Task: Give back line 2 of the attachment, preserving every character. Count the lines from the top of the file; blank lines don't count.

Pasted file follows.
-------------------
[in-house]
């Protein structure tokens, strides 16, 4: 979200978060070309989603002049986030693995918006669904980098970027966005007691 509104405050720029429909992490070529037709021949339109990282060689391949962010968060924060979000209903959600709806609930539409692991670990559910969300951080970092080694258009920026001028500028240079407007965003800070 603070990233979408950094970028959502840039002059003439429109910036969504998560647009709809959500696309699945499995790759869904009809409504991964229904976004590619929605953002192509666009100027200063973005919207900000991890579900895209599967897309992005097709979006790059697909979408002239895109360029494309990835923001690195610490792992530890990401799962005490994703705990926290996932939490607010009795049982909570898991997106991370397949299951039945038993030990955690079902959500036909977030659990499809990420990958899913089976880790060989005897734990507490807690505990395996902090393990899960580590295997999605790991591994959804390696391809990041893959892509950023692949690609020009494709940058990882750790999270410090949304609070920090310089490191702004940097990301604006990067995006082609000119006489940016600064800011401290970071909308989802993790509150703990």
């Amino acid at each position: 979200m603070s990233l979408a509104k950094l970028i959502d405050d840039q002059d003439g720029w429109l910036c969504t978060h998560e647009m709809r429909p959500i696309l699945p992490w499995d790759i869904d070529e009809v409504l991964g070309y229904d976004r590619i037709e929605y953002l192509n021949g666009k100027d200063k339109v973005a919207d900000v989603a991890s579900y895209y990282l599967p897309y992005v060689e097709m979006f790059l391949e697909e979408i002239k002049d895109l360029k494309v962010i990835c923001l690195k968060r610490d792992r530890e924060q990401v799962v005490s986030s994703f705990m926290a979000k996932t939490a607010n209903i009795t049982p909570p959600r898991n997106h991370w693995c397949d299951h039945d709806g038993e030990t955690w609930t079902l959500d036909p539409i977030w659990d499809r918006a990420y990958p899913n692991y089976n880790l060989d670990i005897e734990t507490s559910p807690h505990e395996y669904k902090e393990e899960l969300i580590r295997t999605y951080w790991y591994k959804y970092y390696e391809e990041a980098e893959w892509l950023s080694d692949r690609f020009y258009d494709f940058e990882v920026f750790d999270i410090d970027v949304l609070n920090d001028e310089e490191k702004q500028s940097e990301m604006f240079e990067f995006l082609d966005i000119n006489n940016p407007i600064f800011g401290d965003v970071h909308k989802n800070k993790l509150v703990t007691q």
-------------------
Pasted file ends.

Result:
């Protein structure tokens, strides 16, 4: 979200978060070309989603002049986030693995918006669904980098970027966005007691 509104405050720029429909992490070529037709021949339109990282060689391949962010968060924060979000209903959600709806609930539409692991670990559910969300951080970092080694258009920026001028500028240079407007965003800070 603070990233979408950094970028959502840039002059003439429109910036969504998560647009709809959500696309699945499995790759869904009809409504991964229904976004590619929605953002192509666009100027200063973005919207900000991890579900895209599967897309992005097709979006790059697909979408002239895109360029494309990835923001690195610490792992530890990401799962005490994703705990926290996932939490607010009795049982909570898991997106991370397949299951039945038993030990955690079902959500036909977030659990499809990420990958899913089976880790060989005897734990507490807690505990395996902090393990899960580590295997999605790991591994959804390696391809990041893959892509950023692949690609020009494709940058990882750790999270410090949304609070920090310089490191702004940097990301604006990067995006082609000119006489940016600064800011401290970071909308989802993790509150703990």